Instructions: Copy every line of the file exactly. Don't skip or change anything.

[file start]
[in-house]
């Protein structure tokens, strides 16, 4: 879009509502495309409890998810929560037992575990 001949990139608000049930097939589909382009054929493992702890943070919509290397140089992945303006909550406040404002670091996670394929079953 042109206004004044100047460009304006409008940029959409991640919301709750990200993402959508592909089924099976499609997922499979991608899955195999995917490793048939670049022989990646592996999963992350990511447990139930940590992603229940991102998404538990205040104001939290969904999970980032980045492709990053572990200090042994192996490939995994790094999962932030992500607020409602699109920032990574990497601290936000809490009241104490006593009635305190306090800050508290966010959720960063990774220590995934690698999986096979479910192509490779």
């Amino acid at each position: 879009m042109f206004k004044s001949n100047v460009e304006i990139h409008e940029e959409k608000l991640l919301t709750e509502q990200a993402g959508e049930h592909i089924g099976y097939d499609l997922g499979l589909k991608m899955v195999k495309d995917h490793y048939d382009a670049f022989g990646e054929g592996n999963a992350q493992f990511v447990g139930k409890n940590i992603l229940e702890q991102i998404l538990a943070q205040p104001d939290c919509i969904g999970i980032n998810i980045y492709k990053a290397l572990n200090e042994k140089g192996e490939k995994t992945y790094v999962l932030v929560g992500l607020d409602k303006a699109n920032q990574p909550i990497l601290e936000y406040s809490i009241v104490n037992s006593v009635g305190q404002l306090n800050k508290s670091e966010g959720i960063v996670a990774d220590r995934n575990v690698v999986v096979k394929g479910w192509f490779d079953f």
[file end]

[in-house]
């Protein structure tokens, strides 16, 4: 879009509502495309409890998810929560037992575990 001949990139608000049930097939589909382009054929493992702890943070919509290397140089992945303006909550406040404002670091996670394929079953 042109206004004044100047460009304006409008940029959409991640919301709750990200993402959508592909089924099976499609997922499979991608899955195999995917490793048939670049022989990646592996999963992350990511447990139930940590992603229940991102998404538990205040104001939290969904999970980032980045492709990053572990200090042994192996490939995994790094999962932030992500607020409602699109920032990574990497601290936000809490009241104490006593009635305190306090800050508290966010959720960063990774220590995934690698999986096979479910192509490779």
């Amino acid at each position: 879009m042109f206004k004044s001949n100047v460009e304006i990139h409008e940029e959409k608000l991640l919301t709750e509502q990200a993402g959508e049930h592909i089924g099976y097939d499609l997922g499979l589909k991608m899955v195999k495309d995917h490793y048939d382009a670049f022989g990646e054929g592996n999963a992350q493992f990511v447990g139930k409890n940590i992603l229940e702890q991102i998404l538990a943070q205040p104001d939290c919509i969904g999970i980032n998810i980045y492709k990053a290397l572990n200090e042994k140089g192996e490939k995994t992945y790094v999962l932030v929560g992500l607020d409602k303006a699109n920032q990574p909550i990497l601290e936000y406040s809490i009241v104490n037992s006593v009635g305190q404002l306090n800050k508290s670091e966010g959720i960063v996670a990774d220590r995934n575990v690698v999986v096979k394929g479910w192509f490779d079953f």